Too Much Money and Power to End the Influence of Money and Power


The United States Congress—A Call to College Students
 

There is little doubt in most people’s minds that the United
States Congress is in state of total and perhaps irreconcilable collapse. It
simply no longer works as it was constitutionally created to work and a great
deal of dithering surrounds the causes, specifically, presumed by both
conservatives and liberals to be a stand-off in principle.
That’s utter nonsense. Our 237 year history of legislative function has
always been a philosophical battleground in Washington and the nation was
shaped by meeting those differences with level-headed negotiation, if not detachment.
Negotiation between partisan interests seems to have bailed on us and the
question is whether it can be rehabilitated. Lincoln’s ‘a house divided against
itself cannot stand’ has never been more prescient. Not only is the House
divided against itself, but the Senate and, perhaps, the nation as well.


But why? Why now, when America is in turmoil, stricken by joblessness, a
shrinking middle class, economic chaos and the fears that each of these difficulties
multiply, while our elected representatives stand mute, jaws dropped and caught
in the headlights of their own fears? Prior to rehabbing anything, be it a
building, a drug addiction or a business, the logical approach is to assess the
damage, see where it came from and make a cold-heated judgment of success.
Let’s try to do this, together and as clear-eyed as possible under the
circumstances.
Liberals (if any survive) blame Conservatives, Conservatives
blame debt and taxes, the nation blames

gridlock and the Tea Party blames
everyone. For the sake of my argument—and what is an essay, if not an
argument?—let’s set aside blame-games and concentrate on the influence of money
in Congress.

Certainly that’s a supportable argument, the joint is awash in it
and money knows no favorites in either party or philosophy—it’s an
equal-opportunity swindle. The upside for me is that both liberals and
conservatives may read on, along with a Tea Partier or two. All are invited to
the conversation and all opinions are welcome.

The current chaos is of its own making, born and bred in the
legislature and racing out of control down to an unknown finish-line. This race
will either end in a house that does not stand or a long, tortuous and lonely
road to rehab—this is where the college students come in, stay with me.

For context, look back to 1995, the heyday of Newt Gingrich,
Grover Norquist and Tom DeLay, when they hatched the K-Street Project. Its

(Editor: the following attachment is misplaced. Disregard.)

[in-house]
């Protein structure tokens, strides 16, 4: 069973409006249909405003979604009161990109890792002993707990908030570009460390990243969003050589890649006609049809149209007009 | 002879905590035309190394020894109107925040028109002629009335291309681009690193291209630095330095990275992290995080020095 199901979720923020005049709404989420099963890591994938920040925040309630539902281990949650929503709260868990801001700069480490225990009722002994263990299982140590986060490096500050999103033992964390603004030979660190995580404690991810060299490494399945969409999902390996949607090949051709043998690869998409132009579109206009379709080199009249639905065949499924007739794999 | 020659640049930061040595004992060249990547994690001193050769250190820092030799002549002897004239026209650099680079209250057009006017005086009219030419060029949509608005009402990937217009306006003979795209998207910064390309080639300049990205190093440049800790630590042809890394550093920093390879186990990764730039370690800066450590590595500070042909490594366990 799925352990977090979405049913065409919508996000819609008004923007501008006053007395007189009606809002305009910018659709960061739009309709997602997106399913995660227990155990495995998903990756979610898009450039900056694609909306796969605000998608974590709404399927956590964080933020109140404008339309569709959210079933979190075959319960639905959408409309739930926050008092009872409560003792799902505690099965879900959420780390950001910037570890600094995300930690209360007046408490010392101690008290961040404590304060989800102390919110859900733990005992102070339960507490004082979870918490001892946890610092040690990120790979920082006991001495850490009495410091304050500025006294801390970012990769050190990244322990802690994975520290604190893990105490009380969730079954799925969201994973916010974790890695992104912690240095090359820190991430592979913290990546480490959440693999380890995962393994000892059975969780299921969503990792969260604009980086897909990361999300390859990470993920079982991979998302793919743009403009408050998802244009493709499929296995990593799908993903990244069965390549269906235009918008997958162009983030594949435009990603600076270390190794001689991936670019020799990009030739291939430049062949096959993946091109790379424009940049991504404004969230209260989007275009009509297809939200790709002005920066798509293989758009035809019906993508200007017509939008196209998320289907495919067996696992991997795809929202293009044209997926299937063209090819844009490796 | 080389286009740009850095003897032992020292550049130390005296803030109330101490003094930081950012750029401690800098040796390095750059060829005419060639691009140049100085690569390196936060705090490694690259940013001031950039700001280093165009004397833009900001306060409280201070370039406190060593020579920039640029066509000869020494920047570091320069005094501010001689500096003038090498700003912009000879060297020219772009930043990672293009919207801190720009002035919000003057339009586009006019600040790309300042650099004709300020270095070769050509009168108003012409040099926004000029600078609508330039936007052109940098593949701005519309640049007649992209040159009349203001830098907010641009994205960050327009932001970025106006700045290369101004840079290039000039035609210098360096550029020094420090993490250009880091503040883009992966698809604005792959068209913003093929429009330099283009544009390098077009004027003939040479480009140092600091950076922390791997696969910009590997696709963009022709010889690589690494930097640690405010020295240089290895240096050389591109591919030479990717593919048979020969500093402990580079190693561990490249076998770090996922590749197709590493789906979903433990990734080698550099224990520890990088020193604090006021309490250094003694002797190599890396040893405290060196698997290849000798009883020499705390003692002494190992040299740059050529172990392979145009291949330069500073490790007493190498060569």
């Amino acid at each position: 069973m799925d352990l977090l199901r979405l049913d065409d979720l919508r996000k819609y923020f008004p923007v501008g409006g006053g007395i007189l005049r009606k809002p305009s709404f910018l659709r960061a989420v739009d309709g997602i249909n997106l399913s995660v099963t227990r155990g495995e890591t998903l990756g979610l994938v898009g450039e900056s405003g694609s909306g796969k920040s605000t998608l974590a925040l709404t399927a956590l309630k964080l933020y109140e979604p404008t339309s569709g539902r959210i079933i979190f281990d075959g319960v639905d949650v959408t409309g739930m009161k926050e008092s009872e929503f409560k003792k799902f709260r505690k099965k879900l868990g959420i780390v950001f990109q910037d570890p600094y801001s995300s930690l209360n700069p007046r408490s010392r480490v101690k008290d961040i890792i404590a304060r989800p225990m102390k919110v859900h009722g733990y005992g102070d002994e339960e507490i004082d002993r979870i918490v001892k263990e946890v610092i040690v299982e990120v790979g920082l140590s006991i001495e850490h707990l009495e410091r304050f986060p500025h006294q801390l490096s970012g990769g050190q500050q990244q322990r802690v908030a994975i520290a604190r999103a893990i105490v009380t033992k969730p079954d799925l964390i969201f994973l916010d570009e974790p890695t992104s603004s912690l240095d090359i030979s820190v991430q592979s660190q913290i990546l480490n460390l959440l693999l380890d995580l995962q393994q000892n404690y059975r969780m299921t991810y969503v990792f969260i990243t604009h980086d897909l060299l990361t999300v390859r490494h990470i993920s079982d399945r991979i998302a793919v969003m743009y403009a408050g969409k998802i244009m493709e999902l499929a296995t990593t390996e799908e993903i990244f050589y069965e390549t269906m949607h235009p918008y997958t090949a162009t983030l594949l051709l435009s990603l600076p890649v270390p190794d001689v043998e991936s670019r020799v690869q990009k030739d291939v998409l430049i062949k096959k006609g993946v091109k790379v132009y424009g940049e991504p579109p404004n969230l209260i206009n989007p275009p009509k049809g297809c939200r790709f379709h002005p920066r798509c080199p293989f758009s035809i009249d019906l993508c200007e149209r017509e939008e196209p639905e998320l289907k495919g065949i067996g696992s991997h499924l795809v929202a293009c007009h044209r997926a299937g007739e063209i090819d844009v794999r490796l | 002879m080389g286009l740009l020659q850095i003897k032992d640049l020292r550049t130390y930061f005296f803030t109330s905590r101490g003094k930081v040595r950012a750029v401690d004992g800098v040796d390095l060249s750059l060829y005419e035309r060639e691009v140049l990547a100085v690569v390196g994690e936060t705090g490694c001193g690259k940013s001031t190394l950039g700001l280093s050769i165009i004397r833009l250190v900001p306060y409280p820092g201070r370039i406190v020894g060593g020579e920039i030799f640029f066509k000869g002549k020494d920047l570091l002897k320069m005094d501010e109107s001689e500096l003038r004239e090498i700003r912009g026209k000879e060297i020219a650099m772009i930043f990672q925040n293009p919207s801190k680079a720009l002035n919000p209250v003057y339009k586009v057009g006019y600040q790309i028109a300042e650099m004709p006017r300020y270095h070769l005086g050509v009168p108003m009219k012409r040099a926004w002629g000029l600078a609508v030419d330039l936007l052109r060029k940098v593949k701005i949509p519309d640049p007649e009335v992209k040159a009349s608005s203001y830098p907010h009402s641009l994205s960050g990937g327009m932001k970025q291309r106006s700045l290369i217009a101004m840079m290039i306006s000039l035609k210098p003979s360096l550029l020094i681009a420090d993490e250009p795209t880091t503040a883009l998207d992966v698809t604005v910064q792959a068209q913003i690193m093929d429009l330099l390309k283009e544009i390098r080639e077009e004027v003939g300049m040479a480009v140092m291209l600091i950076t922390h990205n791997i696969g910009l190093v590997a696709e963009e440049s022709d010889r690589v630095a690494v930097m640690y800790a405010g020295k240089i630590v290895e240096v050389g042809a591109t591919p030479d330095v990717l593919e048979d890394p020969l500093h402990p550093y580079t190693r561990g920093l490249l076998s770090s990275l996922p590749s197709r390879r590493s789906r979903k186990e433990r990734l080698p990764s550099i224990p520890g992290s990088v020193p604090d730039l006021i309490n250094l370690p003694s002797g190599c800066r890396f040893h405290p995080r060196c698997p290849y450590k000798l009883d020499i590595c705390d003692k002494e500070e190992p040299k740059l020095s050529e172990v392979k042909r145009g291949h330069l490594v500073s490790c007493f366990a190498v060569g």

intention was to tie lobby-money to Republicans, offering access in return. Its
unintended consequence should have
been obvious, but these guys were on a roll and drunk with power.
It all began, if such things have actual beginnings, after the 1994 elections, giving
majority control to Republicans. DeLay called all the big-shot Washington
lobbyists into his office and pulled the public records of political
contributions that they made to Democrats and Republicans from a desk-drawer.
According to Texans for Public Justice, “he reminded them that Republicans
were in charge and their political giving had better reflect that—or else. The
‘or else’ was a threat to cut off access to the Republican House
leadership.” (Wikipedia)
Thus was hatched K-Street. Lobbyists just grinned and took
the deal, knowing tides come and go, but they were witness to a tsunami. Money
began to pour. They had as much as needed and need turned out to be a tsunami
as well. The missed unintended consequence
was that as House and Senate change hands, money pours both ways and once
having made their deal with the Devil, Congress became pawns rather than
masters of K-Street.
That was made illegal twelve years later, with the Honest Leadership and Open Government Act of
2007
, banning members of Congress (or staff) from using political power to
influence employment decisions of private entities, but the beat went on,
regardless. Now disclosure must be made
and the only difference is that now we know
the numbers. A neat trick, akin to police posting limits, but no tickets
issued. 
K-Street thrives on fear in Congress. Fear permeates the place beyond the small manageable fears
of not getting a proper committee assignment or that almost unknown fear of the
voters back home. How low can you go, below a 9% approval rating? It’s morphed
into the fear of not stashing enough cash to get re-elected—an almost
unsurmountable pile– averaging $6 million for a Senator and half that for a
Representative. That’s an average, some races costing tens of millions. A